On the 5th of February the UN’s Working Group on Arbitrary Detention argued that Julian Assange, the Wikileaks founder, had been subject to arbitrary deprivation of liberty and should be allowed to walk free. There is just one problem with this judgement: Mr. Assange isn’t being deprived of his liberty by the British Government, and he’s perfectly free to leave his self-made prison.
To explain, Julian Assange is the founder of the whistle-blowing service, Wikileaks, which published a huge number of confidential diplomatic documents and cables belonging to several governments. Assange is currently hiding as a refugee in the Ecuadorian Embassy in London, where he has been since 2012. The reason Julian Assange is still inside the Ecuadorian Embassy is because since 2012 the UK Supreme Court has upheld a request for extradition to Sweden, where the authorities want to question him on allegations of rape. Mr. Assange claims the encounter was entirely consensual, and sought refuge in the embassy to avoid questioning. The moment Assange steps outside, the Metropolitan Police will arrest him. In short, he is detained inside of the embassy of his own free will. He could leave at any time, but does not want to, because he is a fugitive from justice.
This simple fact seems to have gone over the heads of the lawyers of the UN’s working group, who have ignored the truth that Assange has placed himself under house arrest. Of course, it’s hardly a surprise that the Working Group ruled in his favour: it has ruled in favour of the detainee in the majority of its 1,325 cases. What’s bizarre is that of the 5 experts in human rights law who wrote the opinion, only one dissented, proving that the cleverest and best educated of people are also sometimes the stupidest.
The statement by the UN isn’t just absurd, but also dangerous. It gives succour to those who defend Assange by disregarding the allegation of rape out of hand. For these people (who seemingly congregate on the Guardian’s comment section), the man and his political activities are inseparable. The activities Wikileaks engaged in were virtuous, so the founder himself must be virtuous. They claim that their noble hero is the victim of a government conspiracy, that this accusation is merely a ploy to get Assange shipped off to the US, where he will face punishment for the leaking of sensitive state secrets. The truth, however, is that the reason Swedish authorities want to question him is entirely unrelated to his activities at Wikileaks. If Assange is innocent, he should go to Sweden and prove that innocence. If he were to be charged while in Sweden, it’s hardly as if he wouldn’t receive a fair trial. Instead, however, he has shamefully chosen to evade questioning by hiding away under diplomatic immunity, while the police guard outside costs the British taxpayer £10,000 a day.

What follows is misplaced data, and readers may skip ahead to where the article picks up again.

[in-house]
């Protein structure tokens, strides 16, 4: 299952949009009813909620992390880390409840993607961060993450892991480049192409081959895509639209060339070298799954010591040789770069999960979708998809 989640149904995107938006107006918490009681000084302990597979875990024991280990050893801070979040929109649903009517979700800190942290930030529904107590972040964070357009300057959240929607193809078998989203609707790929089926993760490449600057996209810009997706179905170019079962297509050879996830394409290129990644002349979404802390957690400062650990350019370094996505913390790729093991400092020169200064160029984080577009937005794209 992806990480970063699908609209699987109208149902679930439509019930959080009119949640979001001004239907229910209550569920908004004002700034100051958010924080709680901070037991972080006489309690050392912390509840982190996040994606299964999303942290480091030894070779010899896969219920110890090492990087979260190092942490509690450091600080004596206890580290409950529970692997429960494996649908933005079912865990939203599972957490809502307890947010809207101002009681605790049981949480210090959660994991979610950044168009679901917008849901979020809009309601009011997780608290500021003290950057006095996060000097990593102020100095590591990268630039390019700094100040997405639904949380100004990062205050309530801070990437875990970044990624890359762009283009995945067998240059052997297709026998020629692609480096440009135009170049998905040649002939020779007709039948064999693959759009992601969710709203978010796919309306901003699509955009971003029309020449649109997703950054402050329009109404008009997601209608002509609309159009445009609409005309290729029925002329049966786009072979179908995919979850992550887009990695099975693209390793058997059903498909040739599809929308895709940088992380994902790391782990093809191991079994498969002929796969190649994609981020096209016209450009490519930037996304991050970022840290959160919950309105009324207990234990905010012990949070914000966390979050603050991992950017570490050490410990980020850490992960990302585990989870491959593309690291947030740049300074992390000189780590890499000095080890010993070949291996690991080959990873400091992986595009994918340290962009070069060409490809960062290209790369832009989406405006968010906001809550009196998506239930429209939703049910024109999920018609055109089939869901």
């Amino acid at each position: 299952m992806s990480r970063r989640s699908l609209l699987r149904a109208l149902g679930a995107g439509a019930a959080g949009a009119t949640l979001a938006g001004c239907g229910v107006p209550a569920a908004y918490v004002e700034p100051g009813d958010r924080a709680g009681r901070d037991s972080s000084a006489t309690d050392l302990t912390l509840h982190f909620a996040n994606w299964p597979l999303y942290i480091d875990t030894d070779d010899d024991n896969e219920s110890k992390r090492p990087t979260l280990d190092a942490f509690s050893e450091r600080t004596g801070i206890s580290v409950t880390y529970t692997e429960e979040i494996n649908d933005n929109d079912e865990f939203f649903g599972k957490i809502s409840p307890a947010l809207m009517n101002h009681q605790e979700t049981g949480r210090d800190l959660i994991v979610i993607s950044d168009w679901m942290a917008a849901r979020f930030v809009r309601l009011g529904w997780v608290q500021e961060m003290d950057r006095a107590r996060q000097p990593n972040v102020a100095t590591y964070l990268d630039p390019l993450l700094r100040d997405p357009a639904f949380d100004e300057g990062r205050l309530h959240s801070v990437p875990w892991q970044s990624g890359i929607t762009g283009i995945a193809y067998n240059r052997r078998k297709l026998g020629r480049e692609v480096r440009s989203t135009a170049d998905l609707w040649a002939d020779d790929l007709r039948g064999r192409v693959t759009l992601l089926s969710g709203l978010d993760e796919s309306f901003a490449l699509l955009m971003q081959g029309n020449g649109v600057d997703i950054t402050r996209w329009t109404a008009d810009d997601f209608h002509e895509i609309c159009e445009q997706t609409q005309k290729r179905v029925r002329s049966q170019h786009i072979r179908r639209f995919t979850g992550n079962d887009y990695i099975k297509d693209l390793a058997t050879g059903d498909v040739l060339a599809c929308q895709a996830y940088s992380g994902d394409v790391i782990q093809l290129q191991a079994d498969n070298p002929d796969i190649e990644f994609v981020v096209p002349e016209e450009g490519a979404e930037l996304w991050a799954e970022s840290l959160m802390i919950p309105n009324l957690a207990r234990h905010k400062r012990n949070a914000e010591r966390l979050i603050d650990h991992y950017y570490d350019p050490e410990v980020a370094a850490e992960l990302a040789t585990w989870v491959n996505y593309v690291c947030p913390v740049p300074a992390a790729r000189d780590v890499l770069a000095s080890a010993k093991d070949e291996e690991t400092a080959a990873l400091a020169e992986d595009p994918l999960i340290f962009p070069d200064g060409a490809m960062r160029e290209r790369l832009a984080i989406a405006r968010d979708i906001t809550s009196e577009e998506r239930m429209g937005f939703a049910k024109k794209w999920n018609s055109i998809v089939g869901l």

Even worse, the media frenzy caused by the UN statement – and Assange’s subsequent appearance on the balcony of the embassy for the awaiting press corps – has served to obscure the true victim of Wikileaks’ whistle-blowing. Chelsea Manning is currently serving a 35 year sentence in the US for leaking documents while she was a private in the US Army. The documents revealed that the US committed potential human rights violations in its operations in Iraq. For this she was held for 11 months in solitary confinement in her pre-trial detention, prevented from using a public interest defence at her trial, and ultimately overcharged for her ‘crime’. If anyone has been subjected to deprivation of liberty, it is Chelsea Manning, who should rightfully be a free woman.
Luckily the statement issued by the UN regarding Assange is not legally binding. Therefore, when Assange inevitably crawls out of hiding, the Met will arrest him in order for him to face Swedish prosecutors for questioning. His extradition surely can’t come a moment too soon.
Bottom Line: Julian Assange has not been arbitrarily detained, and it's about time he left the embassy.